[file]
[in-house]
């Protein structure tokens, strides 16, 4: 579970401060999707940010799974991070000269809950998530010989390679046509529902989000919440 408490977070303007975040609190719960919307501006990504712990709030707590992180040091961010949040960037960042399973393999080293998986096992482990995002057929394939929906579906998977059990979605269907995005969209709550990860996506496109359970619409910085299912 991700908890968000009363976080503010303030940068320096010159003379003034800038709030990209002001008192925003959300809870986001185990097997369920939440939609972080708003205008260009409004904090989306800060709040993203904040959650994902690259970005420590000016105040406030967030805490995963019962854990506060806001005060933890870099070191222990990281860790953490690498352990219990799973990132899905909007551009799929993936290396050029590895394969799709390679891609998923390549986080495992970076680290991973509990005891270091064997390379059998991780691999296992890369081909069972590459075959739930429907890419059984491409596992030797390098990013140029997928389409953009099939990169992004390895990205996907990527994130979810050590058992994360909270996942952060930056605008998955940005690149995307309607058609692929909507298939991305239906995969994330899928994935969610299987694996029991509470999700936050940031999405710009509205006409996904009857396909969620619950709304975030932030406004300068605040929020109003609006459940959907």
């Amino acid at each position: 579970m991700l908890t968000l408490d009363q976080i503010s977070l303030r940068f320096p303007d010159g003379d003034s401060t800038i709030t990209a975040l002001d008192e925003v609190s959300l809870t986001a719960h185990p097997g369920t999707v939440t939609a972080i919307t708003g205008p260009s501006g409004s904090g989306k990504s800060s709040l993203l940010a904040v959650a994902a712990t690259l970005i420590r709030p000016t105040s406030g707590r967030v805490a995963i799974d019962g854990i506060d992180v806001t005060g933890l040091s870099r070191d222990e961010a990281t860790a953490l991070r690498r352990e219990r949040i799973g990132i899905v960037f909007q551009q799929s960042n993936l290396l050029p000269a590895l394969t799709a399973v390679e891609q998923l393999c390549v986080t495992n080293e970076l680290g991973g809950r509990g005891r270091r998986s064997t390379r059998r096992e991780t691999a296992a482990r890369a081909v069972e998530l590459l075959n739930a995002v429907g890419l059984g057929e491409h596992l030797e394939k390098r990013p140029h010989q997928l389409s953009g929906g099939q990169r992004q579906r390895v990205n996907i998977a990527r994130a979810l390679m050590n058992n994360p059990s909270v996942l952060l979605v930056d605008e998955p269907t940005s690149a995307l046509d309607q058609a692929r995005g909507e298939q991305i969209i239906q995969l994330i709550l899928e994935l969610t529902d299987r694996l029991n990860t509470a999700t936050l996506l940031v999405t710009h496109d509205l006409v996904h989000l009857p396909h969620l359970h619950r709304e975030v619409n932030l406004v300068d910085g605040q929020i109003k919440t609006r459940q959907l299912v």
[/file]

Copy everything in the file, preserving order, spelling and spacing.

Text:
[in-house]
């Protein structure tokens, strides 16, 4: 579970401060999707940010799974991070000269809950998530010989390679046509529902989000919440 408490977070303007975040609190719960919307501006990504712990709030707590992180040091961010949040960037960042399973393999080293998986096992482990995002057929394939929906579906998977059990979605269907995005969209709550990860996506496109359970619409910085299912 991700908890968000009363976080503010303030940068320096010159003379003034800038709030990209002001008192925003959300809870986001185990097997369920939440939609972080708003205008260009409004904090989306800060709040993203904040959650994902690259970005420590000016105040406030967030805490995963019962854990506060806001005060933890870099070191222990990281860790953490690498352990219990799973990132899905909007551009799929993936290396050029590895394969799709390679891609998923390549986080495992970076680290991973509990005891270091064997390379059998991780691999296992890369081909069972590459075959739930429907890419059984491409596992030797390098990013140029997928389409953009099939990169992004390895990205996907990527994130979810050590058992994360909270996942952060930056605008998955940005690149995307309607058609692929909507298939991305239906995969994330899928994935969610299987694996029991509470999700936050940031999405710009509205006409996904009857396909969620619950709304975030932030406004300068605040929020109003609006459940959907």
């Amino acid at each position: 579970m991700l908890t968000l408490d009363q976080i503010s977070l303030r940068f320096p303007d010159g003379d003034s401060t800038i709030t990209a975040l002001d008192e925003v609190s959300l809870t986001a719960h185990p097997g369920t999707v939440t939609a972080i919307t708003g205008p260009s501006g409004s904090g989306k990504s800060s709040l993203l940010a904040v959650a994902a712990t690259l970005i420590r709030p000016t105040s406030g707590r967030v805490a995963i799974d019962g854990i506060d992180v806001t005060g933890l040091s870099r070191d222990e961010a990281t860790a953490l991070r690498r352990e219990r949040i799973g990132i899905v960037f909007q551009q799929s960042n993936l290396l050029p000269a590895l394969t799709a399973v390679e891609q998923l393999c390549v986080t495992n080293e970076l680290g991973g809950r509990g005891r270091r998986s064997t390379r059998r096992e991780t691999a296992a482990r890369a081909v069972e998530l590459l075959n739930a995002v429907g890419l059984g057929e491409h596992l030797e394939k390098r990013p140029h010989q997928l389409s953009g929906g099939q990169r992004q579906r390895v990205n996907i998977a990527r994130a979810l390679m050590n058992n994360p059990s909270v996942l952060l979605v930056d605008e998955p269907t940005s690149a995307l046509d309607q058609a692929r995005g909507e298939q991305i969209i239906q995969l994330i709550l899928e994935l969610t529902d299987r694996l029991n990860t509470a999700t936050l996506l940031v999405t710009h496109d509205l006409v996904h989000l009857p396909h969620l359970h619950r709304e975030v619409n932030l406004v300068d910085g605040q929020i109003k919440t609006r459940q959907l299912v």